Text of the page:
Music: Here’s a beaut from Zach Bryan. And a good ole foot stomper from Shane Smith and the Saints.


I Bet B Would Agree

Just Beware

Spring. I awake to the distant sound of water rushing in the small creek that skirts the southern boundary of our land, and above that, the intermittent call of songbirds. I feel like I should know which ones, but I don’t. Daylight coming on, but the sky is low and sinking lower, I can feel it even if I can’t quite see it yet. It will rain soon. The floor creaks beneath my feet. After coffee and chores I pedal my bike up the long, steep climb to Cole’s Pond, the thawing road soft beneath my tires, beads of sweat amassing along my brow, lining up to drop one after the other. I ride under a strand of wire strung from the outstretched branches of maples on either side of the road; a hot line to a fence containing a herd of Angus that watch my passing with that particular bovine breed of curiosity: Interested, but not too interested. Like really if they had anything better to do, they’d be doing it. There’s no grass for them yet, but it won’t be long. Two, three weeks. Another few minutes of climbing and there’s the charred remains of the house that burned last month, it’s stunning to see the fire’s rude work, everything black and twisted into gross approximations of its original form. I don’t know the family, but I heard they made it out ok. So that’s good at least.

A young woman shows up to my writing group, and when I ask if her name is spelled Bee or Bea, she says it’s just B, and then proceeds to crank out one incredible spoken word piece after another, full of these complex rhymes that never quite seem to fall where I’m expecting, and I can tell immediately that this is a person who’s done some living. I mean, who hasn’t, but you know: There’s living, and there’s living, and maybe like most of us I sometimes feel like I’m dwelling too much in the former and not enough in the latter. But really who’s to say. Each will take their pound of flesh. Each will eat you alive eventually. I bet B would agree.

By the time I’ve made the top of the climb and ridden back down past the burned house and under the hot wire, the farmer who strung it is out fixing fence. Lines in his face like a treasure map. He waves, I wave. Morning. Mornin’. I look for the cows again but they’re nowhere to be seen and I guess they went and found something better to do after all.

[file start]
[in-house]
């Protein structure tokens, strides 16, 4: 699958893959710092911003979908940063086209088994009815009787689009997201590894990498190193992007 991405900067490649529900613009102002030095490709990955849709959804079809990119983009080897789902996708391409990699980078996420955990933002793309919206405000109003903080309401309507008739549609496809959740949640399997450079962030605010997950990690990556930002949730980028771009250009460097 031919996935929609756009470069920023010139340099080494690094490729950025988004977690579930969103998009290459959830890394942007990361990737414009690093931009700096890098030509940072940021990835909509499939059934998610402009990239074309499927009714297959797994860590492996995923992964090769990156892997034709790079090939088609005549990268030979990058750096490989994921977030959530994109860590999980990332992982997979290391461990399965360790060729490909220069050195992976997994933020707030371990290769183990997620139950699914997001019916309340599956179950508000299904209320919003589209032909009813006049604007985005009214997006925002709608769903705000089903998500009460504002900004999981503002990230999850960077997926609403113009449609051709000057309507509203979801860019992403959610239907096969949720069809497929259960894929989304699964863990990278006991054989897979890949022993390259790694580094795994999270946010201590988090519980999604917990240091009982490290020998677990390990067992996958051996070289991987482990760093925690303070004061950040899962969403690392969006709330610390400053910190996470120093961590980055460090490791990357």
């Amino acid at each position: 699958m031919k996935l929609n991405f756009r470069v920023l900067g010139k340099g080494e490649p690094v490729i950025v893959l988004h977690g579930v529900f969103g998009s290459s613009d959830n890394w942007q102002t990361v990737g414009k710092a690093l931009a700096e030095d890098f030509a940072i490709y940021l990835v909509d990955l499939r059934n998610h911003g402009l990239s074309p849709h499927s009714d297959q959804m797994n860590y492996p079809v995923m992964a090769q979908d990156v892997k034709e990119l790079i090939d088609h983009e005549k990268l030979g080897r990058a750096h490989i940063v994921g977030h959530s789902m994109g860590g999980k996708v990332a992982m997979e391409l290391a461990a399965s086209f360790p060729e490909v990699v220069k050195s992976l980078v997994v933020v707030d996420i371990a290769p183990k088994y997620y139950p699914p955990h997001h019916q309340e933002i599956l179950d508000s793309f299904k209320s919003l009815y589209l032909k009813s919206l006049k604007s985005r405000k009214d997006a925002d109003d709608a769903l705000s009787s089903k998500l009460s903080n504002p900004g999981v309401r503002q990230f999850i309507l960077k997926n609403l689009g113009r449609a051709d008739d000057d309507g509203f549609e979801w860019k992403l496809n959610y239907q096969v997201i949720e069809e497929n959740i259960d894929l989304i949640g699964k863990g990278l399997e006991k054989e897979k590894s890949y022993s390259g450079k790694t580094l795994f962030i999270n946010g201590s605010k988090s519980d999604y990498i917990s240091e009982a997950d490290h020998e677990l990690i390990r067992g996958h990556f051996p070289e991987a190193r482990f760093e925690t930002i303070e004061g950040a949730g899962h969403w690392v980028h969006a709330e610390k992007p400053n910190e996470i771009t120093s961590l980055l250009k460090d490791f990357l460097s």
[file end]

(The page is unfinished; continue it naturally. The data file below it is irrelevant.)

Mud, War, Gas

The end of winter

The hours bleed into days, the days into weeks, weeks into months. The snow recedes, the ground thaws, and navigating the backroads become a test: Of courage (or is it stupidity?), of skill (or is luck?), of sheer determination (or is it simple necessity?). Everyone says it’s the worst mud season in years, if not decades, and maybe they’re right. My memory for such things is scant, so I just nod along: Yeah, it’s bad. Mud and war. That’s all we talk about anymore. Well, that and the price of gas. So: Mud and war and gas. Hell, a fellow could get nostalgic for the days when covid was all we had to worry about.

In the morning I ride my bike while the road surface is still solid from the nighttime freeze. Just over the crest of the mountain, there’s a moose standing in the road, all leg and nose. I slow to a stop and watch, and I can see that it’s not healthy: It’s thin and its coat is rough. It holds its head at an odd angle. The moose looks my way, then slowly turns and begins to trot downhill, straight down the middle of the road, and since that’s the way I’m headed, too, I follow at a distance until I see it stumble and then I stop and turn back. I don’t want to watch the moose anymore. I just want it to turn into the woods and find a quiet place to rest and maybe even die if that’s what needs to happen. But when I look back over my shoulder, I can see that it’s still headed down the road’s corridor with its head at that weird angle, its gait unsteady, like a child just learning to walk.

The road pitches steeper. I stand to drive to pedals, and pretty soon I’m back up and over the top. And even though it’s cold and starting to spit rain and the road is rough and the sky is even lower than it was just a few minutes ago, I know that from here to home, all I really have to do is hold on for the ride. So that’s exactly what I do.